Horror

Horror in the Halls: Books at Extremely Suspect Boarding Schools

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Horror in the Halls: Books at Extremely Suspect Boarding Schools was originally published in our horror newsletter, The Fright Stuff. Sign up for it here to get horror news, reviews, deals, and more!

Class is in session, unfortunate souls! Today we’re going to indulge in one of my favorite horror tropes: creepy boarding schools. The schools on this list aren’t all ringing bells and bright futures. Think big, old rambling buildings full of secrets and (often quite literally) ghosts of the past.

Catherine House

The Catherine House by Elisabeth Thomas

Deep in the woods of Pennsylvania is an exclusive, experimental school for only the best and the brightest: Catherine House. For three years students are given one of the finest educations available for completely free — but the price is three years of their life completely cut off from the world they left behind. No family, no friends, no contact with the outside world. Ines is ready to trade in her old life for a new world of intense study and discipline, but what she finds instead is a gilded prison of luxury and permissiveness. When tragedy strikes, Ines begins to suspect that the truth of Catherine House is not at all what it seems.

Broken Girls cover

The Broken Girls by Simone St. James

Vermont. The Idlewild School for girls — for the troublemakers, the illegitimate, and the clever. Rumored by the small town that surrounds it to be haunted, Idlewild is the site of mysterious disappearances and strange happenings. In 1950, four roommates bonded together during their time at the school until the day one disappeared. Sixty-four years later, journalist Fiona Sheridan is investigating the death of another girl, her own sister, found dead in the fields near Idlewild’s ruins.

Plain Bad Heroines

Plain Bad Heroines by Emily M. Danforth

Plain Bad Heroines tells the linked stories of two sets of girls whose live are entwined in the history of a mysterious New England boarding school. (It’s always New England, right? All we have up here are creepy small towns and creepy, isolated boarding schools, apparently.) In 1902 there’s Flo and Clara, who were students at the school and died tragically. Over a century later, Harper and Audrey are playing Flo and Clara in a horror film about their gruesome deaths and the supposedly cursed Gilded Age school, only to find past and present becoming tangled together.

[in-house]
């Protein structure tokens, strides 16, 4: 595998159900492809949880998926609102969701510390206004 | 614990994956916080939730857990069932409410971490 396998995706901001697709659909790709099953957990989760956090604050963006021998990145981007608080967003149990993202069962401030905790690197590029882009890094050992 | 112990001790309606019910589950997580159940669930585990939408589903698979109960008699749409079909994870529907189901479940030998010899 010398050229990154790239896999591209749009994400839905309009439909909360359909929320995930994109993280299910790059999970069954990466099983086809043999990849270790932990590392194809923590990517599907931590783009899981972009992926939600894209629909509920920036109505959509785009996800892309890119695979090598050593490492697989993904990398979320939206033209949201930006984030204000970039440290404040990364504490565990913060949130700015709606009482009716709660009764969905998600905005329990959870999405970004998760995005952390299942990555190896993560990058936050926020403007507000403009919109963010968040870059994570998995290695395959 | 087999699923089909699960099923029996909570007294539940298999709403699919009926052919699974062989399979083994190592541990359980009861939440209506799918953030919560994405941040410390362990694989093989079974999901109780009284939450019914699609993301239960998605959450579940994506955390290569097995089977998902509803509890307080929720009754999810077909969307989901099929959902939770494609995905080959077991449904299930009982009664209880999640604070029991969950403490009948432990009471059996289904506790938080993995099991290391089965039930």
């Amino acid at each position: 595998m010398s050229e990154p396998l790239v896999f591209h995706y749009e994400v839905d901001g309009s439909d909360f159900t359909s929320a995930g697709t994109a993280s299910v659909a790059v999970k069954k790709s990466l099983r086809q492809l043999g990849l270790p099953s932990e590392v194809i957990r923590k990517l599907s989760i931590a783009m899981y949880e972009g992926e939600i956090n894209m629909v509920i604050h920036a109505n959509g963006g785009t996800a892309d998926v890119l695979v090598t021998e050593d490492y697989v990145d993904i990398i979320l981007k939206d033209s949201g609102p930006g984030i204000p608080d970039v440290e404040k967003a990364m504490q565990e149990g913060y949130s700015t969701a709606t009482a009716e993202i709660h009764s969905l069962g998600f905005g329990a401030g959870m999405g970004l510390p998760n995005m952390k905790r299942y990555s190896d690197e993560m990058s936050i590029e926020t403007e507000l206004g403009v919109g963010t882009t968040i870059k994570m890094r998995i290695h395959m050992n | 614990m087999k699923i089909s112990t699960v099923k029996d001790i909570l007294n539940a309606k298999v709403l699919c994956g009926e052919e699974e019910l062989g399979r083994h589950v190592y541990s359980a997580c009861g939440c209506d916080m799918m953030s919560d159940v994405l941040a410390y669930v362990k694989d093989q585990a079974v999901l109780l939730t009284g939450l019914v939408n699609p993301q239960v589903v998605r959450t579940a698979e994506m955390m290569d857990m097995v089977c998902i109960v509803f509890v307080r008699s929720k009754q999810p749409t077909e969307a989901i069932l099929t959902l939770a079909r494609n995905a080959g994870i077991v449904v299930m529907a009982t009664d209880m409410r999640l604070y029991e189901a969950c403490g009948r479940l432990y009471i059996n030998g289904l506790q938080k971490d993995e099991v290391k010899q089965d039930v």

Never Let Me Go by Kazuo Ishiguro

Never Let Me Go by Kazuo Ishiguro

At Hailsham, the students are cared for and nurtured, raised in idyllic peace in the English countryside and kept ignorant of, and almost completely separate from, the world outside. Kathy, Ruth, and Tommy grew up together safe inside of Hailsham, but when the time comes for them to leave the school, they are forced to face the dark truth about Hailsham, its real purpose, and their own identities. Set in an alternate, dystopian England, the horror of Never Let Me Go is made all the more terribly by its subtlety and the resignation of its principal characters to their fate.

Enjoyed reading that? Watch this!

Sometimes you get on a reading trend…and then run out of books. The horror! (Ba dum tish…) While there are plenty of other scary school books out there to enjoy, sooner or later (depending on how fast you read) you’re going to run out. So allow me to recommend some scary films to go with these scary reads:

The Woods movie poster

The Woods

Set in 1695, The Woods is about frequently in trouble Heather, who has been sent away to an exclusive girls school located deep in the woods. And from the strange whispering she can hear in the trees, to the ominous disappearances of her classmates, it becomes clear that there is something terribly wrong at Falburn Academy. The Woods gets horror bonus points, by the way, for including a Bruce Campbell cameo as Heather’s somewhat negligent but loving father.

The Blackcoat's Daughter movie poster

The Blackcoat’s Daughter

This is one of those bleak winter horrors where everything feels really washed out and intense. So of course I love it. I mean does it get more peak boarding school horror than two girls being left behind over winter break at their Catholic boarding school where the nuns are supposedly Satanists? (If you believe the student rumors and yes of course we believe the student rumors.) And who doesn’t love Kiernan Shipka, right?

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